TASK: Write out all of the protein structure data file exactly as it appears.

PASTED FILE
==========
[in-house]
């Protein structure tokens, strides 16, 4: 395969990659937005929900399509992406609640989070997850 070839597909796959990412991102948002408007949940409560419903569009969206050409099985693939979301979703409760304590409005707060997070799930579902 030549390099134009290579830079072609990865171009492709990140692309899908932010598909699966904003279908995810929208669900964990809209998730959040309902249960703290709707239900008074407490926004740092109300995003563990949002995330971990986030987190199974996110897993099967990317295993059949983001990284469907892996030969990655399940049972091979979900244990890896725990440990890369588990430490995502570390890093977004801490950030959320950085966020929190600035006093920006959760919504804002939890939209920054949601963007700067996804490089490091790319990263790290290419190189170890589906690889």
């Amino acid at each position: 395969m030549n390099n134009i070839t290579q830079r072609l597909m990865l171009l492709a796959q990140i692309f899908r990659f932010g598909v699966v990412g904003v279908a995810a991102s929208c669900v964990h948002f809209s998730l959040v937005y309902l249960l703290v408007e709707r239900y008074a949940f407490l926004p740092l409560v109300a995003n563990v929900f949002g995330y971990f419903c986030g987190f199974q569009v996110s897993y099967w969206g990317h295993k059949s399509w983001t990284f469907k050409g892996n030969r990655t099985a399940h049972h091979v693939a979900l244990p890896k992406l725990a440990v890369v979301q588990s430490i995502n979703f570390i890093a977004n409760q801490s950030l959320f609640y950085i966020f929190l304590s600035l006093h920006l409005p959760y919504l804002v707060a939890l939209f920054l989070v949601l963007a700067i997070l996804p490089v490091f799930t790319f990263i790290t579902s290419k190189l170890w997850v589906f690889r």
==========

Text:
[in-house]
């Protein structure tokens, strides 16, 4: 395969990659937005929900399509992406609640989070997850 070839597909796959990412991102948002408007949940409560419903569009969206050409099985693939979301979703409760304590409005707060997070799930579902 030549390099134009290579830079072609990865171009492709990140692309899908932010598909699966904003279908995810929208669900964990809209998730959040309902249960703290709707239900008074407490926004740092109300995003563990949002995330971990986030987190199974996110897993099967990317295993059949983001990284469907892996030969990655399940049972091979979900244990890896725990440990890369588990430490995502570390890093977004801490950030959320950085966020929190600035006093920006959760919504804002939890939209920054949601963007700067996804490089490091790319990263790290290419190189170890589906690889």
């Amino acid at each position: 395969m030549n390099n134009i070839t290579q830079r072609l597909m990865l171009l492709a796959q990140i692309f899908r990659f932010g598909v699966v990412g904003v279908a995810a991102s929208c669900v964990h948002f809209s998730l959040v937005y309902l249960l703290v408007e709707r239900y008074a949940f407490l926004p740092l409560v109300a995003n563990v929900f949002g995330y971990f419903c986030g987190f199974q569009v996110s897993y099967w969206g990317h295993k059949s399509w983001t990284f469907k050409g892996n030969r990655t099985a399940h049972h091979v693939a979900l244990p890896k992406l725990a440990v890369v979301q588990s430490i995502n979703f570390i890093a977004n409760q801490s950030l959320f609640y950085i966020f929190l304590s600035l006093h920006l409005p959760y919504l804002v707060a939890l939209f920054l989070v949601l963007a700067i997070l996804p490089v490091f799930t790319f990263i790290t579902s290419k190189l170890w997850v589906f690889r």